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Magnetic trapping of rare-earth atoms at millikelvin temperatures


The ability to create quantum degenerate gases has led to the realization of Bose–Einstein condensation of molecules1,2,3,4, atom–atom entanglement5 and the accurate measurement of the Casimir force in atom–surface interactions6. With a few exceptions7,8,9, the achievement of quantum degeneracy relies on evaporative cooling of magnetically trapped atoms to ultracold temperatures. Magnetic traps confine atoms whose electronic magnetic moments are aligned anti-parallel to the magnetic field. This alignment must be preserved during the collisional thermalization of the atomic cloud. Quantum degeneracy has been reached in spherically symmetric, S-state atoms (atoms with zero internal orbital angular momentum). However, collisional relaxation of the atomic magnetic moments of non-S-state atoms (non-spherical atoms with non-zero internal orbital angular momentum) is thought to proceed rapidly. Here we demonstrate magnetic trapping of non-S-state rare-earth atoms, observing a suppression of the interaction anisotropy in collisions. The atoms behave effectively like S-state atoms because their unpaired electrons are shielded by two outer filled electronic shells that are spherically symmetric. Our results are promising for the creation of quantum degenerate gases with non-S-state atoms, and may facilitate the search for time variation of fundamental constants10,11,12 and the development of a quantum computer with highly magnetic atoms13.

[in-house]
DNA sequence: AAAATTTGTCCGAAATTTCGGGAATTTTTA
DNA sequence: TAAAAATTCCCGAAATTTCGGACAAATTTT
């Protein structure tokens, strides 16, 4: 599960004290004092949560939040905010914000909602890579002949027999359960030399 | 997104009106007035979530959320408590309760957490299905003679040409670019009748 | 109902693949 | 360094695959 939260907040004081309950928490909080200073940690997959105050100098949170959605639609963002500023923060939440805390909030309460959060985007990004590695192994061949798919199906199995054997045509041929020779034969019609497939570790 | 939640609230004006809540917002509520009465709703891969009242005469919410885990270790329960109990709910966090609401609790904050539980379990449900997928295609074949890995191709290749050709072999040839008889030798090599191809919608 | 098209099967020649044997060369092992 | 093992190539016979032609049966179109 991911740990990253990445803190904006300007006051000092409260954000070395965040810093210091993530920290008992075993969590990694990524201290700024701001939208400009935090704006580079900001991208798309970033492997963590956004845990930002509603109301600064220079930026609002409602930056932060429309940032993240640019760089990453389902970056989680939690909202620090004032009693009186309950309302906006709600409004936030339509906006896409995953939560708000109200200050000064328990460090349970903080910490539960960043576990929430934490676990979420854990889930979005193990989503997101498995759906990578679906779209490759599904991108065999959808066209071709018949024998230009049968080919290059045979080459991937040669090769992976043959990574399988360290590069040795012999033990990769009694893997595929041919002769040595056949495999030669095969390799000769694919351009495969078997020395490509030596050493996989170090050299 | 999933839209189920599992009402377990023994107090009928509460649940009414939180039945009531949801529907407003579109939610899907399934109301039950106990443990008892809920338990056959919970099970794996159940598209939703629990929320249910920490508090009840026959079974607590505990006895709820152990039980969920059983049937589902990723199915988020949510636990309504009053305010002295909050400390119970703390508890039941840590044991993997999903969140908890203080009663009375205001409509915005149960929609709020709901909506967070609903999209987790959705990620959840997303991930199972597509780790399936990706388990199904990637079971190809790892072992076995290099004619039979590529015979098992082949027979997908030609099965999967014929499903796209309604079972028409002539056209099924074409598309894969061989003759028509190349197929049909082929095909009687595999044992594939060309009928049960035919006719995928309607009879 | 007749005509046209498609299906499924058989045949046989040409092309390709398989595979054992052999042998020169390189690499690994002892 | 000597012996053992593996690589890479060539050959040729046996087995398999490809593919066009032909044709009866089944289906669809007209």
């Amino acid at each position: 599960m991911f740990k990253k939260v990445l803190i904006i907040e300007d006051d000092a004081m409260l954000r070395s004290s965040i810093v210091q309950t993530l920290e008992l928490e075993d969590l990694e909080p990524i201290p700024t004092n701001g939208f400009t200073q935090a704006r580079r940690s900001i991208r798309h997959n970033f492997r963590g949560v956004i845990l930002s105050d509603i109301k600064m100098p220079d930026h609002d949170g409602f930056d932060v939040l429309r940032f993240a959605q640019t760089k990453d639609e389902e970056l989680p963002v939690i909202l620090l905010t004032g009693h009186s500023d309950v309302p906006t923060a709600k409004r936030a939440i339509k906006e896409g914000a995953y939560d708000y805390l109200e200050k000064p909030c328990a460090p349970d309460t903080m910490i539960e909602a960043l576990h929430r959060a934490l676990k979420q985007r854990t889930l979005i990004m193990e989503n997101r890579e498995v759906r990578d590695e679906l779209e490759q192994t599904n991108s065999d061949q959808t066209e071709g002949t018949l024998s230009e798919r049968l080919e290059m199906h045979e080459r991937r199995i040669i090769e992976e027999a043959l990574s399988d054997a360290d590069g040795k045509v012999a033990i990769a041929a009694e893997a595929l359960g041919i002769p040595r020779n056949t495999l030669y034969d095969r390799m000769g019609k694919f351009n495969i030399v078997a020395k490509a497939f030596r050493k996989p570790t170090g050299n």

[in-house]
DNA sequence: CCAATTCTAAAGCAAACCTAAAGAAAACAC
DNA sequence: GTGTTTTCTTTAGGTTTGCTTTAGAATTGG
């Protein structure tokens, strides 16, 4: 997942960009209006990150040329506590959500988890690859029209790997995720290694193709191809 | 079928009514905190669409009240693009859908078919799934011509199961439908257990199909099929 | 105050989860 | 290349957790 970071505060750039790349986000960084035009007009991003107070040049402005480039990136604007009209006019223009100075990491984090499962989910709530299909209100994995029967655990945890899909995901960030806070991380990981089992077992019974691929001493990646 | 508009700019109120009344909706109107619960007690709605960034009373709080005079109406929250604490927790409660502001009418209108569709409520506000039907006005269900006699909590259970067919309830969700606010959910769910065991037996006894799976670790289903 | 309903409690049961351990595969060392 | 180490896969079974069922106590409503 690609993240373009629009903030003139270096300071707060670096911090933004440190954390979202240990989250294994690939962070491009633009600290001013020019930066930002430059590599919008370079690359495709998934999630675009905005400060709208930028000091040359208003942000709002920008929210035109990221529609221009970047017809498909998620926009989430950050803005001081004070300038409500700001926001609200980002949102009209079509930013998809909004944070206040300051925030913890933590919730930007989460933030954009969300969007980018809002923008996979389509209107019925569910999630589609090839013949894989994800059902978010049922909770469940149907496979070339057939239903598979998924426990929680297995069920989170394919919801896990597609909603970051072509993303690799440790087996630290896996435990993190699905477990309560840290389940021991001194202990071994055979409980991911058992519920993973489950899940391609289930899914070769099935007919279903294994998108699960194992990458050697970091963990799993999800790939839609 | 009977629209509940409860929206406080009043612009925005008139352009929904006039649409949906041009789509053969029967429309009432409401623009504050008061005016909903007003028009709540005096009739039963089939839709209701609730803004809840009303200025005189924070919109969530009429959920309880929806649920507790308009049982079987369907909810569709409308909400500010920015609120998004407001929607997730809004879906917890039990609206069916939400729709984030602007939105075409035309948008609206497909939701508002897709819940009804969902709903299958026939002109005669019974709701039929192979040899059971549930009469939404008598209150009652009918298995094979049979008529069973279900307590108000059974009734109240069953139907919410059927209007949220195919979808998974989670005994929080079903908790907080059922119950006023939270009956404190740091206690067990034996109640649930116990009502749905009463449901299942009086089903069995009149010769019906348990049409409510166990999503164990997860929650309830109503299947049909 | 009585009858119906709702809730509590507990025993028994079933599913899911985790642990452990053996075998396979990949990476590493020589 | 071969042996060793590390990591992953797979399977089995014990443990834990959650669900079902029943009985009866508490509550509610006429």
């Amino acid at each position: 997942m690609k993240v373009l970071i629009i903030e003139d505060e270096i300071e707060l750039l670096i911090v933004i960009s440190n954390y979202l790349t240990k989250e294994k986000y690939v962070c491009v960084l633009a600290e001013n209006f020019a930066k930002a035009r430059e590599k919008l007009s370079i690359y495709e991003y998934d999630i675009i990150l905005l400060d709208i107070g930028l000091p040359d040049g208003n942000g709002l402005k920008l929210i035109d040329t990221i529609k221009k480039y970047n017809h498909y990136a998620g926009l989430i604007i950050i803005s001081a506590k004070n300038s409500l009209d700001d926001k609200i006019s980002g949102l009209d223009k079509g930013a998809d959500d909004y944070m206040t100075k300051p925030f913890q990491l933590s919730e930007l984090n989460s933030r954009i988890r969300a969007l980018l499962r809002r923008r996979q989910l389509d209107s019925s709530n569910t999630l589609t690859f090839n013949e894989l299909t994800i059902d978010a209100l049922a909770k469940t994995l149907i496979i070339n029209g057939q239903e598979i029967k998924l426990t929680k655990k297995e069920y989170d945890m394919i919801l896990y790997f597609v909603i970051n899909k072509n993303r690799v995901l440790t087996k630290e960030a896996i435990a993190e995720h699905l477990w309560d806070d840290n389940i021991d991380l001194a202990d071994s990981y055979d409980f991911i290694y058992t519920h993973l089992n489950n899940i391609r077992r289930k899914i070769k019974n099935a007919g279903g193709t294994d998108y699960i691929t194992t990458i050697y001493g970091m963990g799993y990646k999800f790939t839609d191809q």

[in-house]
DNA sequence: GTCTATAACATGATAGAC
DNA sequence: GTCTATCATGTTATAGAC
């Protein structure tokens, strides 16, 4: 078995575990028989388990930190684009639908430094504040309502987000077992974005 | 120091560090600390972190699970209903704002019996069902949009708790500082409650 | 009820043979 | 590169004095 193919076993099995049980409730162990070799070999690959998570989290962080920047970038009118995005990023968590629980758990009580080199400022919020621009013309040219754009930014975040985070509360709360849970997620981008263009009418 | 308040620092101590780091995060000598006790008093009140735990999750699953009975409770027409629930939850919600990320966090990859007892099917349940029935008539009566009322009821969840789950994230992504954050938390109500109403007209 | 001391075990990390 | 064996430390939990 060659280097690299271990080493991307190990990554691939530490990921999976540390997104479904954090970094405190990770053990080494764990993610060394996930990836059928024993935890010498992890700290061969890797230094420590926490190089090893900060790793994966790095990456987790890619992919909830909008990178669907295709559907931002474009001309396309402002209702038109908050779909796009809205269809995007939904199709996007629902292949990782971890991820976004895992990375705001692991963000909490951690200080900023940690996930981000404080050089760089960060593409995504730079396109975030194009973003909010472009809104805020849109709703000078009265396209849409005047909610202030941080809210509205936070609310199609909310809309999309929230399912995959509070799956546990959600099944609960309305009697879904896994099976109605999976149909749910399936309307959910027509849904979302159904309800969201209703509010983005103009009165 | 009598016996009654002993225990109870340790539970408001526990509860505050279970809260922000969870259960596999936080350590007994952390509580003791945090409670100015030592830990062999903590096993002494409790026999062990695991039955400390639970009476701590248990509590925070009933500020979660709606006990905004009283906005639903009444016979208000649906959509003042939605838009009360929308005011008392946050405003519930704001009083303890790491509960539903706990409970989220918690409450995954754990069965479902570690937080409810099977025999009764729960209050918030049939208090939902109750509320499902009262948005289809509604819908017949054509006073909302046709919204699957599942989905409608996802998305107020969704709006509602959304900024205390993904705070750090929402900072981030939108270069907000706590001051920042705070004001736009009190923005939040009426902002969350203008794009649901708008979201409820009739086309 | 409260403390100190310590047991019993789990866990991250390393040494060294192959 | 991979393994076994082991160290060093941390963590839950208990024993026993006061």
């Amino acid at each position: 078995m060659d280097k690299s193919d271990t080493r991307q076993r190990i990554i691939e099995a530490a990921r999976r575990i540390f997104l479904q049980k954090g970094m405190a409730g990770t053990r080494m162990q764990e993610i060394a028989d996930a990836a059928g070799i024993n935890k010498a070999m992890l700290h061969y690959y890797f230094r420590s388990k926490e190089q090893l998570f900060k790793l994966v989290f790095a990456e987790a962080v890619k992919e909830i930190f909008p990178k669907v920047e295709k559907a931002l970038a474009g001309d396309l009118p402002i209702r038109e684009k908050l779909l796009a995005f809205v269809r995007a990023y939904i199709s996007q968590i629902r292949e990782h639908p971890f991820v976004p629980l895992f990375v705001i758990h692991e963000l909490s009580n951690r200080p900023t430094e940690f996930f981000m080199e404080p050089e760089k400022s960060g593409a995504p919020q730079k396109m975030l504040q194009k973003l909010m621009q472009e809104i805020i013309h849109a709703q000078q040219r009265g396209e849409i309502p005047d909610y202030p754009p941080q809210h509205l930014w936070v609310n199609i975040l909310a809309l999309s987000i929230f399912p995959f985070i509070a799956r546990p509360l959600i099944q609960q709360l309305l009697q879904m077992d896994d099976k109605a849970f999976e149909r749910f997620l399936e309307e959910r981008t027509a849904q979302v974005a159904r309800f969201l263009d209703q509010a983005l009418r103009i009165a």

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Figure 1: The experimental cell.
Figure 2: Time progression of trapping.
Figure 3: One-body decay of trapped Ho atoms owing to collisionally induced Zeeman relaxation.
Figure 4: Trapped Dy spectrum following the removal of the 4He buffer gas.


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We thank R. Krems for discussions and for assistance in preparing the manuscript. This material is based on work supported by the National Science Foundation.

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Correspondence to John M. Doyle.

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Hancox, C., Doret, S., Hummon, M. et al. Magnetic trapping of rare-earth atoms at millikelvin temperatures. Nature 431, 281–284 (2004).

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